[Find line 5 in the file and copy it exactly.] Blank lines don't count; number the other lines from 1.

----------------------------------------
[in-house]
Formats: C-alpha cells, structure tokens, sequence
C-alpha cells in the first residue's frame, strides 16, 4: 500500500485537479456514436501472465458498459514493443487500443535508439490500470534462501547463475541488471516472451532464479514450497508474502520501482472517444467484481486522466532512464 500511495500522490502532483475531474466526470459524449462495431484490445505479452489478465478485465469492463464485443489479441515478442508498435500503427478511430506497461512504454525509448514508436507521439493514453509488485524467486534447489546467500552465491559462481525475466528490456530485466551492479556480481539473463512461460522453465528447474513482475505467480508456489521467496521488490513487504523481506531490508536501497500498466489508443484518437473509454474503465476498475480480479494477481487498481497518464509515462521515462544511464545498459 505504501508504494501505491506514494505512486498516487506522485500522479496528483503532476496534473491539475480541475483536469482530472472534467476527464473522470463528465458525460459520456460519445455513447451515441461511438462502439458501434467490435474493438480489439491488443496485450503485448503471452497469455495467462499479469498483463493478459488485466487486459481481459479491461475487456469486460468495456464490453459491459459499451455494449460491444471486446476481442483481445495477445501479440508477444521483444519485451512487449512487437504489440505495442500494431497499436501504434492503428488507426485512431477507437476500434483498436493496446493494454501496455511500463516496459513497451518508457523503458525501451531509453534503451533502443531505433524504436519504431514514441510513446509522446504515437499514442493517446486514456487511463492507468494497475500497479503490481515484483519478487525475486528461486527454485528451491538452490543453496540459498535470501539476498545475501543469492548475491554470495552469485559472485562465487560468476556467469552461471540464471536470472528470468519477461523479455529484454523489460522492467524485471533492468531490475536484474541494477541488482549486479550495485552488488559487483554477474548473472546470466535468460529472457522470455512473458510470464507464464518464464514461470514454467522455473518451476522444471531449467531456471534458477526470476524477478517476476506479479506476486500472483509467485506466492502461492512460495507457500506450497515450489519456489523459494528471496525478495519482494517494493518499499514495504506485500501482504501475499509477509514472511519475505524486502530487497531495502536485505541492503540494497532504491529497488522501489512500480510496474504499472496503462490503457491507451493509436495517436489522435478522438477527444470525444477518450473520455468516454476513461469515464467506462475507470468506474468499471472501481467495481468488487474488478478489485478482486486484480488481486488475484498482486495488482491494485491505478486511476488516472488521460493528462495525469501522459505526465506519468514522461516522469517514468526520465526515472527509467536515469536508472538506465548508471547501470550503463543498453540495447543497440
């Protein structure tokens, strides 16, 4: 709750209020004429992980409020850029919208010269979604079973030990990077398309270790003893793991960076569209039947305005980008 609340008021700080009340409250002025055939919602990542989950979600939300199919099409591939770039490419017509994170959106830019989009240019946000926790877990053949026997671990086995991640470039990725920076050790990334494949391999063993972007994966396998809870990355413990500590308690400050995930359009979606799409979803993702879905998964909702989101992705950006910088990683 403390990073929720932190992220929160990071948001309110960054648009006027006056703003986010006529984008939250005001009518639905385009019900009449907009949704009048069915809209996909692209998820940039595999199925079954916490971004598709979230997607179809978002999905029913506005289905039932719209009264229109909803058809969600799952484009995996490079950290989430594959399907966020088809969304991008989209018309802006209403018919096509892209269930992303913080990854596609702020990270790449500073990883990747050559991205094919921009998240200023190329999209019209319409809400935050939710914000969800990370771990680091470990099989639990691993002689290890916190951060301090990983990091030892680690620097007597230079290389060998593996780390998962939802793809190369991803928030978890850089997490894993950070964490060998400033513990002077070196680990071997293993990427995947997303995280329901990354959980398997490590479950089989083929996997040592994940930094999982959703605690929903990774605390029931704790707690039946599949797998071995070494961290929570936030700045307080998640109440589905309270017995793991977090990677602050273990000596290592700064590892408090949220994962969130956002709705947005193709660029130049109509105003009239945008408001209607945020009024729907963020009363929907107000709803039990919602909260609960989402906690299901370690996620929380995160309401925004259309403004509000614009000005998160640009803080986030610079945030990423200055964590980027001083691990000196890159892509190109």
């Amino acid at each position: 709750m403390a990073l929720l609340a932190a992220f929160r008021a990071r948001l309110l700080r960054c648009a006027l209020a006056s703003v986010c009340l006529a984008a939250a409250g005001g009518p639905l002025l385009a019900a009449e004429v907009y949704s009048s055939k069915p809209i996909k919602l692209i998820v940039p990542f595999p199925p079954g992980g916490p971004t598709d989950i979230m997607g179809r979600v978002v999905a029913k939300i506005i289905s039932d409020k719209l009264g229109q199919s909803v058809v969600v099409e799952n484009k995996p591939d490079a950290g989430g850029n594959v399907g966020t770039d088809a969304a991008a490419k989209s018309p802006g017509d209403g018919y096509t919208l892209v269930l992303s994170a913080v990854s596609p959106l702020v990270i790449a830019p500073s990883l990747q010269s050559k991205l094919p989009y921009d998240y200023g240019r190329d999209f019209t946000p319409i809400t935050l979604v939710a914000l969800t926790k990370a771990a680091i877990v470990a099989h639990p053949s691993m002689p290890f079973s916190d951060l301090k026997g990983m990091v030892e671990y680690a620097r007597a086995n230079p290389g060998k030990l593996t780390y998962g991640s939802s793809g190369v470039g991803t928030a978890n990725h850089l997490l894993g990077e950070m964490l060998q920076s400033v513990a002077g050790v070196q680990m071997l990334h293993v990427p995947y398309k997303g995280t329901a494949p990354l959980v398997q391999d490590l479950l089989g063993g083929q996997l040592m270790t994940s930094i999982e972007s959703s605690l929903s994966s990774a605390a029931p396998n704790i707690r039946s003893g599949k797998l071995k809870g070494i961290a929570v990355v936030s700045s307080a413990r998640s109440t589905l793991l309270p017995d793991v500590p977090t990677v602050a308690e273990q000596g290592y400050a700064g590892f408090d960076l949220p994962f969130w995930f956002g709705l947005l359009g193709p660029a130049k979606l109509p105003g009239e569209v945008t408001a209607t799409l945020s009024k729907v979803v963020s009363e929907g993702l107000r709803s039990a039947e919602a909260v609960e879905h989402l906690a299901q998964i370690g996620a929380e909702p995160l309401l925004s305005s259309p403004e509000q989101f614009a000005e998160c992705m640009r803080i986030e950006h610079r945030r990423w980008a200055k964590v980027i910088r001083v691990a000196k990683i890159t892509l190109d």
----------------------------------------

């Amino acid at each position: 709750m403390a990073l929720l609340a932190a992220f929160r008021a990071r948001l309110l700080r960054c648009a006027l209020a006056s703003v986010c009340l006529a984008a939250a409250g005001g009518p639905l002025l385009a019900a009449e004429v907009y949704s009048s055939k069915p809209i996909k919602l692209i998820v940039p990542f595999p199925p079954g992980g916490p971004t598709d989950i979230m997607g179809r979600v978002v999905a029913k939300i506005i289905s039932d409020k719209l009264g229109q199919s909803v058809v969600v099409e799952n484009k995996p591939d490079a950290g989430g850029n594959v399907g966020t770039d088809a969304a991008a490419k989209s018309p802006g017509d209403g018919y096509t919208l892209v269930l992303s994170a913080v990854s596609p959106l702020v990270i790449a830019p500073s990883l990747q010269s050559k991205l094919p989009y921009d998240y200023g240019r190329d999209f019209t946000p319409i809400t935050l979604v939710a914000l969800t926790k990370a771990a680091i877990v470990a099989h639990p053949s691993m002689p290890f079973s916190d951060l301090k026997g990983m990091v030892e671990y680690a620097r007597a086995n230079p290389g060998k030990l593996t780390y998962g991640s939802s793809g190369v470039g991803t928030a978890n990725h850089l997490l894993g990077e950070m964490l060998q920076s400033v513990a002077g050790v070196q680990m071997l990334h293993v990427p995947y398309k997303g995280t329901a494949p990354l959980v398997q391999d490590l479950l089989g063993g083929q996997l040592m270790t994940s930094i999982e972007s959703s605690l929903s994966s990774a605390a029931p396998n704790i707690r039946s003893g599949k797998l071995k809870g070494i961290a929570v990355v936030s700045s307080a413990r998640s109440t589905l793991l309270p017995d793991v500590p977090t990677v602050a308690e273990q000596g290592y400050a700064g590892f408090d960076l949220p994962f969130w995930f956002g709705l947005l359009g193709p660029a130049k979606l109509p105003g009239e569209v945008t408001a209607t799409l945020s009024k729907v979803v963020s009363e929907g993702l107000r709803s039990a039947e919602a909260v609960e879905h989402l906690a299901q998964i370690g996620a929380e909702p995160l309401l925004s305005s259309p403004e509000q989101f614009a000005e998160c992705m640009r803080i986030e950006h610079r945030r990423w980008a200055k964590v980027i910088r001083v691990a000196k990683i890159t892509l190109d």